New Zealander Nicola 'Nix' Adams' life spiralled out of control when she lost a child and turned to drugs to mask the pain.
Her husband left their home in Victoria, Australia for New Zealand with their other two children and Adams ended up in jail.
When she left jail two years ago, she made a Facebook video as a way to reconnect with her family as she climbed out of this personal hell.
And her hard-case personality and sharp tongue won her a heap of fans - more than 200,000 people follow her Facebook page: Cooked Whanau Korero with Nix.
Now clean and sober and back in Aotearoa, she's got a new venture underway with comedian Pio Terei. His new show on Maori TV is called Terei Tonight which is being likened to a Kiwi version of Graham Norton, with interviews and live performances.
Adams is joining Terei for the comedy skit segments on the new show.
The pair met over lunch when it was suggested Adams should be involved in the show and there was an instant connection, Terei says.
“I just loved her tenacity and her vulnerability, and her honesty.”
Terei has also lost a child, which further cemented their bond.
He says he wanted Terei Tonight to be real, and Adams’ authenticity shines through.
“The thing is with Nix, and many, many, many people around the world, she stood at the black door.
“You know what I mean by the black door? At the end of your road the only way is to go up and you dig deep and all these beautiful things come out and it takes a lot of courage.
“They say television should be a reflection of who we are; well who’s reflecting people like Nix? Who’s the hero for a lot of our whānau out there who are really struggling, and I think Nix fits that for our whānau to say ‘good on ya girl, kia kaha, we’re in your corner.
“Her realness makes the show real.”
When Adams started to post video clips on Facebook in Australia it was a kind of therapy for her, she says.
“It became my counselling session. I tried to do the counselling, when I got out of jail, I tried to do the counselling and for me personally it didn’t work.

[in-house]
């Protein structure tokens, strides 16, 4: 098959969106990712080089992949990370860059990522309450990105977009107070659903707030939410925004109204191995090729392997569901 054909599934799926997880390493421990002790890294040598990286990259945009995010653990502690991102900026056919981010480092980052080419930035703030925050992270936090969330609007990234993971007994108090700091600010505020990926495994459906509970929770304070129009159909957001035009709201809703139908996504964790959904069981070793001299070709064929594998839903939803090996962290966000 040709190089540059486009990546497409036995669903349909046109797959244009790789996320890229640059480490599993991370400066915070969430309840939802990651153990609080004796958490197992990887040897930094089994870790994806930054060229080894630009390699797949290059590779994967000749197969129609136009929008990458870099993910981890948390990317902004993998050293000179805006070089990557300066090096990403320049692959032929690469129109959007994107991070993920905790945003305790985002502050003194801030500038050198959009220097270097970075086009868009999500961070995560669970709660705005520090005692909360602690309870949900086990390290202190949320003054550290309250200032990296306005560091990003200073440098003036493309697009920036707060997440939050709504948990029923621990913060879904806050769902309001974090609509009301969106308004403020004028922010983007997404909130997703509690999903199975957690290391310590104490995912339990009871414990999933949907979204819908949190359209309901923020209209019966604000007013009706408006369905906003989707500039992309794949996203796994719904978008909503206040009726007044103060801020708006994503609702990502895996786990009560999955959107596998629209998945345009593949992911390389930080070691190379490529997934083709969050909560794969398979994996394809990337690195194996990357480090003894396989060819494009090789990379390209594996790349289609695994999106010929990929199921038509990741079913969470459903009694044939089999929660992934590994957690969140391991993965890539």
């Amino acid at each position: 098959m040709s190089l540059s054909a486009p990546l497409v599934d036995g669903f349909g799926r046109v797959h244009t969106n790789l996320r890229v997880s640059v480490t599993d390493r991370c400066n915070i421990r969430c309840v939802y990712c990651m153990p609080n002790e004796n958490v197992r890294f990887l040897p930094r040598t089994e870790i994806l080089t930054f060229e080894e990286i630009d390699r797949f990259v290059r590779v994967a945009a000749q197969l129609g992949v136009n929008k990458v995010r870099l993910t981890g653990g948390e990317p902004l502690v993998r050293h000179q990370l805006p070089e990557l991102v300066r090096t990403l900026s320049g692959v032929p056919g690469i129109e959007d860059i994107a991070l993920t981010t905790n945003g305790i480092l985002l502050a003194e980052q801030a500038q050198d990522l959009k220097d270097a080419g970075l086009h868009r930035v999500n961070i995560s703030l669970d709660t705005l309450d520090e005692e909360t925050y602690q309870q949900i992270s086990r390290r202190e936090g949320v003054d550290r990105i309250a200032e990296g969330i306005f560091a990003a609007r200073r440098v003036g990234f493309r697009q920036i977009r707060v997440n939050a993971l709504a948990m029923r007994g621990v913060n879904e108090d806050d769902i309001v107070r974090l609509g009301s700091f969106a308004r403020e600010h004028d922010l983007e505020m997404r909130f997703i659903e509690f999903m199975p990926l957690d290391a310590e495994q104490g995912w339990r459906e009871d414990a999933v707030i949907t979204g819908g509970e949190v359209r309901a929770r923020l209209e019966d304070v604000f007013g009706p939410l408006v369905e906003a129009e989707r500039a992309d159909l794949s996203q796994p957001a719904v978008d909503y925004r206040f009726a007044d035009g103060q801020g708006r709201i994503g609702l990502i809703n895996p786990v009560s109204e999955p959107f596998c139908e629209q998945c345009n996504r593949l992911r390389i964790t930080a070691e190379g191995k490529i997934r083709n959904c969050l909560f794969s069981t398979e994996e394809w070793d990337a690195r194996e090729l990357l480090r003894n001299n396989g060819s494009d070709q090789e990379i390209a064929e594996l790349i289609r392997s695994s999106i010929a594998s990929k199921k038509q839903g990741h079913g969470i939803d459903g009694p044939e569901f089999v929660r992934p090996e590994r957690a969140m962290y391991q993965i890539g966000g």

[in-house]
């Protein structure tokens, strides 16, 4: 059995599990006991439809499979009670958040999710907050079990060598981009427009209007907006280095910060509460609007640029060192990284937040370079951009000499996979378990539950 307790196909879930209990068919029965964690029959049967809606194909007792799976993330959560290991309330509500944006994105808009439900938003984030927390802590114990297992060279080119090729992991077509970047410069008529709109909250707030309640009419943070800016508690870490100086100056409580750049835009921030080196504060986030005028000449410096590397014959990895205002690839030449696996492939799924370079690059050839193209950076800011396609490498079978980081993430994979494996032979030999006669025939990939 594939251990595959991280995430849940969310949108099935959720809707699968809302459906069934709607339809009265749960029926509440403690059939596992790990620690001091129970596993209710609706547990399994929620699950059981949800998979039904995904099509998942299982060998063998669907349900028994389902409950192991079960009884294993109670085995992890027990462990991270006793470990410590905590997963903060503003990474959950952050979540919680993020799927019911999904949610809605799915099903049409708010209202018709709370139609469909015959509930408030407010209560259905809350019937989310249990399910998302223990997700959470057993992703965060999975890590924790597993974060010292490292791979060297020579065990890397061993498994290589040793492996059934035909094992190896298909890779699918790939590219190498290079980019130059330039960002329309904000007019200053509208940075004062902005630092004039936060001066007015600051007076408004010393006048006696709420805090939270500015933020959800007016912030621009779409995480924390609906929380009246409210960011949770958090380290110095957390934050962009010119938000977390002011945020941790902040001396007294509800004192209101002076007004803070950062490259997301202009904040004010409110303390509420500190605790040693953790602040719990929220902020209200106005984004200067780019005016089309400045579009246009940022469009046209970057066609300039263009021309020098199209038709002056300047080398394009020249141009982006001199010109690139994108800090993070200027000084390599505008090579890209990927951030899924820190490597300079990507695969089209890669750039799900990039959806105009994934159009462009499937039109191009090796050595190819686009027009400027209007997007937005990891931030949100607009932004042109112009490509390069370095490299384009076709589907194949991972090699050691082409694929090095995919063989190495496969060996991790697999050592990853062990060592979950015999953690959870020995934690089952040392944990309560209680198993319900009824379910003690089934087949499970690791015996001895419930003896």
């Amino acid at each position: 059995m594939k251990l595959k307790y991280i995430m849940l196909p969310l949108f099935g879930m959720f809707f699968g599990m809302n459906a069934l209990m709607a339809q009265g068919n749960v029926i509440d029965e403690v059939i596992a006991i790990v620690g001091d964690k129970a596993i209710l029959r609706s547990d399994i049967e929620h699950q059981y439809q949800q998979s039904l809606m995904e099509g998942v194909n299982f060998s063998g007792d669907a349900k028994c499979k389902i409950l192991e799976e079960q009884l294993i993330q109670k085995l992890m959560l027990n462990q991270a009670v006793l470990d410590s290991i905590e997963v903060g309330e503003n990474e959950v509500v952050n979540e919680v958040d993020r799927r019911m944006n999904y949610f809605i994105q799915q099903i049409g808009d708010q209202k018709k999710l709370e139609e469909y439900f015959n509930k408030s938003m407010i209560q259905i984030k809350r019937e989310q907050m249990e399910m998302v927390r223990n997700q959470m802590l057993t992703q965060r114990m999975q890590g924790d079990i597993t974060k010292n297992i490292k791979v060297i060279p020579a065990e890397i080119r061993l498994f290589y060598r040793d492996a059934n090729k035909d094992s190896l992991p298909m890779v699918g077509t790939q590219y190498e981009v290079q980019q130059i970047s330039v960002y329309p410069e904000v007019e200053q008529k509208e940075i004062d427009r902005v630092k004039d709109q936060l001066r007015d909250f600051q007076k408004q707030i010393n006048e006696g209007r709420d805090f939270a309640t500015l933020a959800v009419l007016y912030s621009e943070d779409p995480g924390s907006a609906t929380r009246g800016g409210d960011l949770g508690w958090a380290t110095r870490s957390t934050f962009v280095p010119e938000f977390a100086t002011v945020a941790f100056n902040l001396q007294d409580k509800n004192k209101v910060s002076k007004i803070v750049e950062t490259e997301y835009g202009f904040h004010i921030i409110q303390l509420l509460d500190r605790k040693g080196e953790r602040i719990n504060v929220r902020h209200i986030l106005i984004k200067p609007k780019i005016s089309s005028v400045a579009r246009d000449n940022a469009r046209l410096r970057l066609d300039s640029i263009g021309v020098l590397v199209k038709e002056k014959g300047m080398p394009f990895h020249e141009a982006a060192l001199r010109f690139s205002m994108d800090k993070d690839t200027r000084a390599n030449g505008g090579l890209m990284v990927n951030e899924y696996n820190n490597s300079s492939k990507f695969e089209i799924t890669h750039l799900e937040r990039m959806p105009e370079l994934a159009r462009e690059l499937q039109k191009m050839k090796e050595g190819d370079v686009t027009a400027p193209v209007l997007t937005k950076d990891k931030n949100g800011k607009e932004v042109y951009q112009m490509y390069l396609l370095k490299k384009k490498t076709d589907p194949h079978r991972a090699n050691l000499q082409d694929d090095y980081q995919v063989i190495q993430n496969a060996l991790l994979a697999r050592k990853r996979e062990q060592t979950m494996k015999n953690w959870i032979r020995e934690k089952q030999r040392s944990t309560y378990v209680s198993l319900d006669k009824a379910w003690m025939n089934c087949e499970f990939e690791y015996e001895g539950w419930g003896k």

“It took 20 minutes for me to build the courage to open those doors to the trauma, and I finally open those doors and then just as it was starting to flow, and I was starting to unpack everything, the lady stood up looked at her watch and said oh sorry we’re going to have to shut the doors to that because our time’s up.”
On Facebook there was no time limit.
“I was able to unload. And I could go as long as I felt and it was actually those on the other side of the live stream that were commenting and they were actually helping me out, and giving me tips and tricks of how to deal with my trauma.
“I just found I was getting a lot more help from doing that and unloading and gathering tips from whānau that were watching all over the world than I ever did by going into this counselling office.”
After Adams’ son died her life unravelled, she told Nine to Noon.
“After the passing of my son, I spent 4 and a half years trying to drown out that reality with drugs and during that 4 and a half years ...I’ve got my son with me now … I remember calling him, lying to him, lying to my parents, lying to my husband - the father of my younger children. Telling everyone that I wasn’t on drugs, that I was sober and I was blatantly lying.
“So, when I got out of jail 2 years ago, nobody really believed me when I said this is it, I really am going to try to get sober.
“And I think at that time my words just meant nothing, because I had let so many people down.”
When she put her first video up she noticed it was being shared around New Zealand.
“I don’t know why, probably because I had missing teeth and I was in Australia making a cake out of a packet of Oreos and a can of Pepsi in the microwave and I think people in New Zealand were like who is this? What is her story?”
She was hoping the father of her children might see the clips and see she was serious about her recovery.
“Three months in, I got a message from my husband’s mother and she said ‘hey look we’re actually watching your videos and we’re sharing you on and we just want to let you know when you’re ready to come home, these kids are here waiting for you’.
“And that was all the fuel I needed and I started whipping that phone out more and more and more because I knew they were watching.”
She soon started to accumulate community of people with similar struggles that were cheering her on, she says.
“There’s a lot of people that saw that two years’ ago and they are also two years clean with me.
“When I was in Melbourne and going through that, I didn’t have any friends or anyone and so that online community became my friends.
“I would pull out my phone and say man I’m struggling today, really struggling, I’m getting triggered left right and centre. I’m dealing with this anxiety and they would say hey, take breather, take a breath, one thing at a time.”
Her videos are a far cry from the shiny influencers of Facebook, it's her and it’s real, she says.
“If I was going to put a mask on every day, that’s gonna be too hot.
“I would rather have people there 100 percent for the real me than have a massive crowd only there to see bits and pieces. No way.”
Terei Tonight is broadcast Tuesdays 7.30pm on Māori Television and online at maorielevision.com.